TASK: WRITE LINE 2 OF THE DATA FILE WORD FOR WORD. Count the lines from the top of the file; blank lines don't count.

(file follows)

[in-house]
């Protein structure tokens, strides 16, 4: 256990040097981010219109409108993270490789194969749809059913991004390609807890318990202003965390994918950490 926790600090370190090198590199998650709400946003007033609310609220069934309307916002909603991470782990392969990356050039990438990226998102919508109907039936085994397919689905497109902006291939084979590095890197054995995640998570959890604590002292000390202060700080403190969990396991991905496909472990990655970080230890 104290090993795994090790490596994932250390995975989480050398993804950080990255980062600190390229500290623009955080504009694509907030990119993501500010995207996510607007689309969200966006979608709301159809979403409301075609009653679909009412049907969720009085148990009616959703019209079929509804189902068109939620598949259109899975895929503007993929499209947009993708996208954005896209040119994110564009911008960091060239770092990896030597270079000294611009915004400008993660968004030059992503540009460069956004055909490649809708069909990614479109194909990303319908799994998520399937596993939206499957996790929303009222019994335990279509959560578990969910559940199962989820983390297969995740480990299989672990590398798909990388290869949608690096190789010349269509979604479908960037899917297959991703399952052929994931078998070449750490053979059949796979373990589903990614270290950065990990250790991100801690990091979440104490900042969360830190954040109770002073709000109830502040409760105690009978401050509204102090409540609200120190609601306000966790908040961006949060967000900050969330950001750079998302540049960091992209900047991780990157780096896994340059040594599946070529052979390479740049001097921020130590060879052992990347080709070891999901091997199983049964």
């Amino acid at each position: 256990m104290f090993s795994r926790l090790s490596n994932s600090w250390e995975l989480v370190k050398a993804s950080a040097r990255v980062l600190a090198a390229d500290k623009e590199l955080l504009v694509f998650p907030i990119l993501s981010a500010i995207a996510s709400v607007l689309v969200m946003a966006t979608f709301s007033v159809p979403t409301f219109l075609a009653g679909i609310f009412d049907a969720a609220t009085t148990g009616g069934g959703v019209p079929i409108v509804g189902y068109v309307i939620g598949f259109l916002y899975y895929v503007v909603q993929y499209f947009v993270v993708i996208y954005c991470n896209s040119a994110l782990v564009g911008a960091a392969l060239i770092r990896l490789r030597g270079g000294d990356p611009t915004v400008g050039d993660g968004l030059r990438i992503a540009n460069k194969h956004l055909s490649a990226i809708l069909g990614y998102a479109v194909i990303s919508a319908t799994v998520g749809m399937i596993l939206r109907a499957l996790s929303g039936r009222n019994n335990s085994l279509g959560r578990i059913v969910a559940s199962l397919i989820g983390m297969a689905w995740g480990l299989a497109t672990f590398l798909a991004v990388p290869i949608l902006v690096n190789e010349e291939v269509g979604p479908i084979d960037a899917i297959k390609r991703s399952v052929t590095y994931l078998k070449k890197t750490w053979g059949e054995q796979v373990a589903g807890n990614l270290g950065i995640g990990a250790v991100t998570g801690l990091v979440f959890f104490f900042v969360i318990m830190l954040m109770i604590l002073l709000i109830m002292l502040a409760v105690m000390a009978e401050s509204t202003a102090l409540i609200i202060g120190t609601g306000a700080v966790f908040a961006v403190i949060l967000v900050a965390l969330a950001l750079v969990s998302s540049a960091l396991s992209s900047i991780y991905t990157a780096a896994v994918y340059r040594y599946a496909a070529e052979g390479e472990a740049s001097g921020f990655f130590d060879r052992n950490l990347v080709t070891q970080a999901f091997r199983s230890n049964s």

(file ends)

């Protein structure tokens, strides 16, 4: 256990040097981010219109409108993270490789194969749809059913991004390609807890318990202003965390994918950490 926790600090370190090198590199998650709400946003007033609310609220069934309307916002909603991470782990392969990356050039990438990226998102919508109907039936085994397919689905497109902006291939084979590095890197054995995640998570959890604590002292000390202060700080403190969990396991991905496909472990990655970080230890 104290090993795994090790490596994932250390995975989480050398993804950080990255980062600190390229500290623009955080504009694509907030990119993501500010995207996510607007689309969200966006979608709301159809979403409301075609009653679909009412049907969720009085148990009616959703019209079929509804189902068109939620598949259109899975895929503007993929499209947009993708996208954005896209040119994110564009911008960091060239770092990896030597270079000294611009915004400008993660968004030059992503540009460069956004055909490649809708069909990614479109194909990303319908799994998520399937596993939206499957996790929303009222019994335990279509959560578990969910559940199962989820983390297969995740480990299989672990590398798909990388290869949608690096190789010349269509979604479908960037899917297959991703399952052929994931078998070449750490053979059949796979373990589903990614270290950065990990250790991100801690990091979440104490900042969360830190954040109770002073709000109830502040409760105690009978401050509204102090409540609200120190609601306000966790908040961006949060967000900050969330950001750079998302540049960091992209900047991780990157780096896994340059040594599946070529052979390479740049001097921020130590060879052992990347080709070891999901091997199983049964």